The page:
US Solar Panel Imports Rise to Record 54 GW in 2023 – Renewable Energy Magazine

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US panel imports skyrocketed last year to a record 54 GW, surging 82% from 2022 and growing almost tenfold over the past five years, according to the S&P Global Market Intelligence Global Trade Analytics Suite, which relies on data reported to the US Census Bureau.

Imports in the fourth quarter of 2023 hit 15 GW, rising 40% from a year earlier. That eclipsed the previous quarterly high of 14.2 GW in last year’s third quarter and marked the fifth consecutive quarter of US photovoltaic (PV) panel imports in excess of 10 GW.

Imported PV panels exceeded domestic production capacity and installations in 2023. Some industry representatives and consultants say reliance on imports, combined with a global module glut and plummeting prices, are jeopardizing domestic factories.

Booming imports “suggest that despite all US rhetoric and investment, extreme dependence on Chinese PV inputs continues — and continues to grow,” said Emily de La Bruyere, co-founder of Horizon Advisory, a consultancy focused on geopolitics.

Southeast Asian factories drive imports

PV shipments to the US have been growing since President Joe Biden granted a two-year moratorium in June 2022 on antidumping and anticircumvention tariffs applied to crystalline-silicon solar cells and modules from Cambodia, Malaysia, Thailand and Vietnam. After Biden’s tariff waiver expires in June, companies have until December to install panels to avoid duty collection.

In the meantime, shipments from Southeast Asia are accelerating. Cambodia, Malaysia, Thailand and Vietnam together accounted for 84% of US panel imports in the fourth quarter of 2023, up from 78% in the third quarter, according to the Market Intelligence Global Trade Analytics Suite.

Data collected by Panjiva, a supply chain research unit of S&P Global Market Intelligence, indicates that the most prolific shippers to the US in the fourth quarter included subsidiaries of Arizona-based thin-film PV company First Solar Inc. and affiliates of China-headquartered companies Trina Solar Co. Ltd. and Boway Group.

Trina, one of the world’s largest PV-makers, rejected the Commerce Department’s determination that it was among several China-based companies circumventing tariffs. Trina and other Chinese companies plan to take advantage of IRA incentives to serve the growing US solar market with local panel factories while expanding their supply chains to the wafer level in Southeast Asia.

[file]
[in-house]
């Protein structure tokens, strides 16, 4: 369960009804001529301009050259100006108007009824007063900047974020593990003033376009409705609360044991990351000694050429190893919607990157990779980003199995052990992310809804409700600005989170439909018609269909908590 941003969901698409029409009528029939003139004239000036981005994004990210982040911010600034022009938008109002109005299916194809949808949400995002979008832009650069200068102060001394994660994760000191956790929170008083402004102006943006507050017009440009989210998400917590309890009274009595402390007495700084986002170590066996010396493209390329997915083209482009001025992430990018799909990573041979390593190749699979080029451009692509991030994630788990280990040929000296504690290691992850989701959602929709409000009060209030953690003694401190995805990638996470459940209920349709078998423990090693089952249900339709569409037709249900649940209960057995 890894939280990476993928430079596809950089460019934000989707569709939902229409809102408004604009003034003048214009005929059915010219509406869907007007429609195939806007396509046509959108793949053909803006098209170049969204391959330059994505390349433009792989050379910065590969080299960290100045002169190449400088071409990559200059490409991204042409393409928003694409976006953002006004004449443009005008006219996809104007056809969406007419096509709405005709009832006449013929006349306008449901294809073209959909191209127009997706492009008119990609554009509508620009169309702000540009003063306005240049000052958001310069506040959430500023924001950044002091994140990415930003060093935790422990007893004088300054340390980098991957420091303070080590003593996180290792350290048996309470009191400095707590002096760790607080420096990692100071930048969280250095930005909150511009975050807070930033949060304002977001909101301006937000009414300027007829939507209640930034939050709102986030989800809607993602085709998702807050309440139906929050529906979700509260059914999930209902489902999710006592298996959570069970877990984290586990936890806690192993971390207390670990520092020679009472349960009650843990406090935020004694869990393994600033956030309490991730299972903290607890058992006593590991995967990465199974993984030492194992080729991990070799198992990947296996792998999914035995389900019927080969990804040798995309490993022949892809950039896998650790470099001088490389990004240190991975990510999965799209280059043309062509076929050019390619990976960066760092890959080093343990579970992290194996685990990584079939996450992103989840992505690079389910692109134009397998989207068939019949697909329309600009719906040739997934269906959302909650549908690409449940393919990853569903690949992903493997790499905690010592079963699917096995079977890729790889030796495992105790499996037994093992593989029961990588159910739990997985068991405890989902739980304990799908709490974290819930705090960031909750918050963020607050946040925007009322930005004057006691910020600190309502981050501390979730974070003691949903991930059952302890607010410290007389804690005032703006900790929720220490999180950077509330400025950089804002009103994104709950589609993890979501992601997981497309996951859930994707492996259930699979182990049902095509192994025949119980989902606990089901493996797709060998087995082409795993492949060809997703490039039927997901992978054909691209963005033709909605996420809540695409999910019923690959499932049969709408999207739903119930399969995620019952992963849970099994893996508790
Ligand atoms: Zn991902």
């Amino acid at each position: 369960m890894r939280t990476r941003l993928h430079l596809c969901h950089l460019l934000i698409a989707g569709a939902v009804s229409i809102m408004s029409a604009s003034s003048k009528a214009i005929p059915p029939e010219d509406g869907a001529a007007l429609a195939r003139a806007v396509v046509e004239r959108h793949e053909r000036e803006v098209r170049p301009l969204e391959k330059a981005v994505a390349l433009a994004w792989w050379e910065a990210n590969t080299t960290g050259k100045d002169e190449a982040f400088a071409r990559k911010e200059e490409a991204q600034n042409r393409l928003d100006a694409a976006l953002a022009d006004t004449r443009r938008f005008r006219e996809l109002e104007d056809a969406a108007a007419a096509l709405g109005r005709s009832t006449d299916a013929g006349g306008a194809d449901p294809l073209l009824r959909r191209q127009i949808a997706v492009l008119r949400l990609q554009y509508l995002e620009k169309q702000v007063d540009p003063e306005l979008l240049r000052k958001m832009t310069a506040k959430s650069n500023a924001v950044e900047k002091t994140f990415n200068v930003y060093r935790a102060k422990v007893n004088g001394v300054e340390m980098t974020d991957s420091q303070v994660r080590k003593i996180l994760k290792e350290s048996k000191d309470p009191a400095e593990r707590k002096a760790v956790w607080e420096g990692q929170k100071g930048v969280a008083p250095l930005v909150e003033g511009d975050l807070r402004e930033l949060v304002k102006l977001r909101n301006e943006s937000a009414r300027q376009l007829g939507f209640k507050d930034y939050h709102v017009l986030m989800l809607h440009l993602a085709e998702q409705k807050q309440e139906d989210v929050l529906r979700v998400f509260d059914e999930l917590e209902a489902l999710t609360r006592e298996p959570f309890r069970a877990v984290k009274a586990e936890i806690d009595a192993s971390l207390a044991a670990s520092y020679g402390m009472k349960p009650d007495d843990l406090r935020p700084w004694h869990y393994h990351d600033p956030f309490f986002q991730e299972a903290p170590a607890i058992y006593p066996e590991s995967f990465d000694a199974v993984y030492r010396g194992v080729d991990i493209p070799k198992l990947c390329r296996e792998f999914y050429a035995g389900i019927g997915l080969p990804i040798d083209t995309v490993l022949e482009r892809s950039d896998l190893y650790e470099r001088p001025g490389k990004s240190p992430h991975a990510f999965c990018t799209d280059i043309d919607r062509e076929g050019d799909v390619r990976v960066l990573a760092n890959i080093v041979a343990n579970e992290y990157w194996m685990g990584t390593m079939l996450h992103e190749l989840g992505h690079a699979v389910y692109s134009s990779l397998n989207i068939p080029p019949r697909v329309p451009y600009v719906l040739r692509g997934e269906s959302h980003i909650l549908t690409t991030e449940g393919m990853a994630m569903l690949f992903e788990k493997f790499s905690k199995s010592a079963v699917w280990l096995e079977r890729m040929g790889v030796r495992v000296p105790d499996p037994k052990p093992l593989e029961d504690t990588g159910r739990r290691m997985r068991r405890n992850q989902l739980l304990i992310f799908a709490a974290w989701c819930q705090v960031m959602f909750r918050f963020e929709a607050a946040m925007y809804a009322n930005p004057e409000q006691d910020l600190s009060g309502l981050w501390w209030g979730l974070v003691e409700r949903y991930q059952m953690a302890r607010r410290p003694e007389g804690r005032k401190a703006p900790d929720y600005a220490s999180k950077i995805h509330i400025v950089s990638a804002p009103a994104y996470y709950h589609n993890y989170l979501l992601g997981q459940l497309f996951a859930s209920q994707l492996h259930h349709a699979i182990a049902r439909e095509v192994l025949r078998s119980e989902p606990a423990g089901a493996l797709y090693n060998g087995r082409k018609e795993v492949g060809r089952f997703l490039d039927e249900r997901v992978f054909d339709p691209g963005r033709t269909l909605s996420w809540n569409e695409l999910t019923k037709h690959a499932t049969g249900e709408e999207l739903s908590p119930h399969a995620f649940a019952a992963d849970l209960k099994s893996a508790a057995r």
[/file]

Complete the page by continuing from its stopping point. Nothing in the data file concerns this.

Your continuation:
According to an S&P Global Commodity Insights analysis of the Commerce Department ruling, PV panel imports relying on non-Chinese wafers and produced with polysilicon cleared by US Customs and Border Protection will become the only way to comply with both the tariff decision and the Uyghur Forced Labor Prevention Act, a 2021 law that banned shipments linked to China’s Xinjiang region unless importers can verify the goods were made without forced labor.

China has consistently denied allegations of forced labor.

“We hope the two countries will continue to carry out active and practical cooperation in the fields of clean energy such as photovoltaic power generation and climate change, jointly explore a green and low-carbon development path, and make due contributions to addressing climate change and global climate governance,” Liu Pengyu, a spokesperson for the Chinese Embassy in Washington, DC, said Feb. 19 in an emailed statement.

Pengyu pointed to the November 2023 Sunnylands Statement in which the US and China agreed to enhance cooperation on climate issues on various fronts, including by boosting renewables installations.

De La Bruyere of Horizon Advisory voiced caution, however.

The US should protect government incentives with stronger “domestic content requirements and prohibitions on Chinese companies,” she said. “Across the board, US policy needs to stop building in loopholes and exemptions for China to take advantage of and get serious about ensuring trusted, clean solar production.”

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